Eventually I was told that the reason for the delay was due to the company's restructure. Again I was told to expect a response soon. Ms. Bouldin was great in checking up and speedy replies. Since it was taking so long she put my interview as a weekly task. In August I received an e-mail saying that she'd taken another job and Ms. Yamashita had recently left the company. She also informed me that SquareEnix had lost the interview. At this point I was annoyed with the process. I was given the indication that the questions had passed approval in Japan. The details whether it was lost in the approval process or by the American office was not clear. Regardless, I promptly resent the questions.

Ms. Bouldin didn't want to leave me hanging so she sent my questions to Felice Wu (now known as Felice V. Wu) to answer. Ms. Wu was currently handling SquareEnix's internal PR. She also gave me the names of the two Ruder Finn employees taking her place. Unsure on how eager the two Ruder Finn employees would be to help, I chose to contact Ms. Wu directly. After receiving the questions Ms. Wu said she would look over them but would be traveling. After weeks without a response I sent a follow up. After all, it had now been four months since the interview was initially sent. Her response was, "Ahh, crap, no one responded to you?!" It struck me as odd since she was the one that was supposed to answer the interview.

She told me she would check on it and I received a response from Doug Schneider from Ruder Finn. Remember when I stated that I'm cautious of PR? The message said, "we're unable to get any answers to your questions on Dragon Quest in the US at this time. We'll keep you posted if we get any info at all, and feel free to stay in touch on the subject." It was insulting and unbelievable that I got this sort of response from someone who never had any intention of contacting me. I doubt that he even knew what my questions were. I can smell a PR Blow Off and this reeked of it. I responded to Mr. Schneider and Ms. Wu. I politely explained the situation, how the fans feel that SquareEnix doesn't appreciate their business and how ridiculous it was to take so long to respond to eight simple questions. I wasn't surprised that I didn't even get a Read Receipt back. If the SquareEnix employees didn't know or had no intention on answering I should have been told back in May instead of wasting four months of my time. Most importantly, it wasted the time of the fans that had anticipated this interview and were given false hope that after nearly two years they were finally going to get some answers.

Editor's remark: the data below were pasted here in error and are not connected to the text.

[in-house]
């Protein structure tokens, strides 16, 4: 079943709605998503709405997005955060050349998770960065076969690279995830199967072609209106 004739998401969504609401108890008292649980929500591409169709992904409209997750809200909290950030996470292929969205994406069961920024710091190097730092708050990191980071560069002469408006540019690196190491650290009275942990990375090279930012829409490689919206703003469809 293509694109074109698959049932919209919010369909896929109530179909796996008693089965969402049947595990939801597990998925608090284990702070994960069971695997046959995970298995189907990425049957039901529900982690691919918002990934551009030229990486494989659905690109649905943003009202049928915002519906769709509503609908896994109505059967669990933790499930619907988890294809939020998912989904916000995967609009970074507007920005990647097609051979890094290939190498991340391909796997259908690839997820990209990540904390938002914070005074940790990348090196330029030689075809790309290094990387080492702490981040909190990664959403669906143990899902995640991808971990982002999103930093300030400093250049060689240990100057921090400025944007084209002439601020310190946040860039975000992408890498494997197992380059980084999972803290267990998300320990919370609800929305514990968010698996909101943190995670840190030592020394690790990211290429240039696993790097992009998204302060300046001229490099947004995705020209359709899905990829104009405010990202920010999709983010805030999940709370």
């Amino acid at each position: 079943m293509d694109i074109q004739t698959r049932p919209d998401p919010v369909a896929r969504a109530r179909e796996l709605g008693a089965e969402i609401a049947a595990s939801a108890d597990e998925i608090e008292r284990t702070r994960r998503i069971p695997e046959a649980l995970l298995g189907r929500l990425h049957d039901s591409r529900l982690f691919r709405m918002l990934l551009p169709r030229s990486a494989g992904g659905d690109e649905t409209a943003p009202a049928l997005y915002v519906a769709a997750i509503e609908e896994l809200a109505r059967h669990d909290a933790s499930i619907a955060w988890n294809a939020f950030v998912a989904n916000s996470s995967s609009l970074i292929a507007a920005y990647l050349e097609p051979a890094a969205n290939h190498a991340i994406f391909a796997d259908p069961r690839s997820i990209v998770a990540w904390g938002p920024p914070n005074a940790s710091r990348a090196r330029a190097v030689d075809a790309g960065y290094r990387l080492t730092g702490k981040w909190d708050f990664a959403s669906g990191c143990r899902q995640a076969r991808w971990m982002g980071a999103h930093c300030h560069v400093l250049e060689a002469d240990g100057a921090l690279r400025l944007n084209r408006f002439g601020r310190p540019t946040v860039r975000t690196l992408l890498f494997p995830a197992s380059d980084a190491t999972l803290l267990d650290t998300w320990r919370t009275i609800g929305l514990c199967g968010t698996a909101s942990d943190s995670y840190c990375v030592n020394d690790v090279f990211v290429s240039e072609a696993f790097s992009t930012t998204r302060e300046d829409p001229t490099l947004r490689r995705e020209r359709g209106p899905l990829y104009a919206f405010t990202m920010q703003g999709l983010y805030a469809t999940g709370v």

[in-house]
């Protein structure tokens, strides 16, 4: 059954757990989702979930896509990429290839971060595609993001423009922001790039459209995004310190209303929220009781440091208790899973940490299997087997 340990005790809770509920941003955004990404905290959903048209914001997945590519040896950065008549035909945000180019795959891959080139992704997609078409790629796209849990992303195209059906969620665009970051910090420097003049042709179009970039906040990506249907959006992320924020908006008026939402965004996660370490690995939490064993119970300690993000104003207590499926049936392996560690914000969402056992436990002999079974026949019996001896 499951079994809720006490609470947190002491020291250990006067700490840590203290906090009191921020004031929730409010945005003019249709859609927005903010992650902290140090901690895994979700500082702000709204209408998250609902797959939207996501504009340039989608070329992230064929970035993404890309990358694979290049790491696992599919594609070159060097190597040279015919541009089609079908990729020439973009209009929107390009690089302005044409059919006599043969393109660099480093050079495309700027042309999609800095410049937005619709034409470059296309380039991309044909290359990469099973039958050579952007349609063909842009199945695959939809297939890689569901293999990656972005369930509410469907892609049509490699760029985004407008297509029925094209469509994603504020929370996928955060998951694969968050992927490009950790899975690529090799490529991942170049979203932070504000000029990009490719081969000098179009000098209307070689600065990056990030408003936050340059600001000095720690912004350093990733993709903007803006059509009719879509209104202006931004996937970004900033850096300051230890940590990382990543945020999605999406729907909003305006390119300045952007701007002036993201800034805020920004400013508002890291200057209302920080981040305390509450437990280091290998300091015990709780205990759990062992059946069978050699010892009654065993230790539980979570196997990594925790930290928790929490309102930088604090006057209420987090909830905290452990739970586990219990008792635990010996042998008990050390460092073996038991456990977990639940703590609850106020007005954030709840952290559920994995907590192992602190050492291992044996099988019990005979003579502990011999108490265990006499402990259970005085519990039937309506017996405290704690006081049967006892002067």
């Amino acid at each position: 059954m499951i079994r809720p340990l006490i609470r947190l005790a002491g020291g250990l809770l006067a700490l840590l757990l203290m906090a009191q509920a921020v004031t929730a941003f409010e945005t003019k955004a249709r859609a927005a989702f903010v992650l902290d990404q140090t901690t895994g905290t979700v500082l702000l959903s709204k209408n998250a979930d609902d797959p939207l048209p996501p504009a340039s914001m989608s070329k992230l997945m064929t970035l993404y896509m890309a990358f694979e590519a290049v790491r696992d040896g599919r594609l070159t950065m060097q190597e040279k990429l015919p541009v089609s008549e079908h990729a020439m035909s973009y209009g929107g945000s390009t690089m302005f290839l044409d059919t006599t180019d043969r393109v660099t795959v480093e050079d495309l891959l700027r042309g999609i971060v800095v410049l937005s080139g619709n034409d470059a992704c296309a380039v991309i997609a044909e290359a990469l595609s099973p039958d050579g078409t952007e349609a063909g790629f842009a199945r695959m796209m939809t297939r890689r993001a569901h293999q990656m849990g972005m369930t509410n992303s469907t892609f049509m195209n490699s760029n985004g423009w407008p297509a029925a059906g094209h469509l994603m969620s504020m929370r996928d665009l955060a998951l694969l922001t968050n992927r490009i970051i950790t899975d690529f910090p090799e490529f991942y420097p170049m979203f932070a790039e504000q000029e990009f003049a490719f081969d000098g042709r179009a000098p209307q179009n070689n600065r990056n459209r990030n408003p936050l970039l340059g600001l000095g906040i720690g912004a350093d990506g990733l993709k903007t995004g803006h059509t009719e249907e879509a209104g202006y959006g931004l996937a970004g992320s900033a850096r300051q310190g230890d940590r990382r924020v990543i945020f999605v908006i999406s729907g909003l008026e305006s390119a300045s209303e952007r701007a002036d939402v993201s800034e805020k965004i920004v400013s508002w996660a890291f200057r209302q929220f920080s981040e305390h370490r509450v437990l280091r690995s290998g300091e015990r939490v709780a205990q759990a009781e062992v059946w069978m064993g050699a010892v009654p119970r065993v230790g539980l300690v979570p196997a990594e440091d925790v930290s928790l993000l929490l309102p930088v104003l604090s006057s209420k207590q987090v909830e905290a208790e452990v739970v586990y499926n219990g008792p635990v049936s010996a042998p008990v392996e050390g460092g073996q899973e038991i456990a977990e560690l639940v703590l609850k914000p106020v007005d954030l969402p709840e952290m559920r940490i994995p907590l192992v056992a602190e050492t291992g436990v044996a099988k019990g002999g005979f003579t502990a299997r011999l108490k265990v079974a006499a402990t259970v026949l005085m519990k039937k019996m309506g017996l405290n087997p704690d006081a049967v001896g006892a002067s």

Now it comes down to the question, "Does SquareEnix care about the American Dragon Quest audience?" Fans are angry and upset that there are still no DQ titles in the lineup. SquareEnix president Youchi Wada has expressed how much he wants DQ in the US but the American office doesn't seem to share that goal. I was probably the last fan to give the company the benefit of the doubt. I was even willing to offer my services to help promote the DQ brand. Does SquareEnix of America care about DQ? Given the results and speaking to many SquareEnix employees in person, I would say no. Most know little or nothing about the franchise. Their customer service branch ignores every DQ e-mail received. In fact Ryan Riley, the Customer Service Supervisor, told me himself that the e-mails do not warrant a reply. It seems that DQ is only a contractually obligated mention at the bottom of their press releases with Final Fantasy as their top titles. Even the president of their new mobile division said that DQ I Mobile was given to them for development but were unsure if it would see an actual release. Nearly two years after a major corporate merger, the American office still shows no sign of doing anything with their acquired property.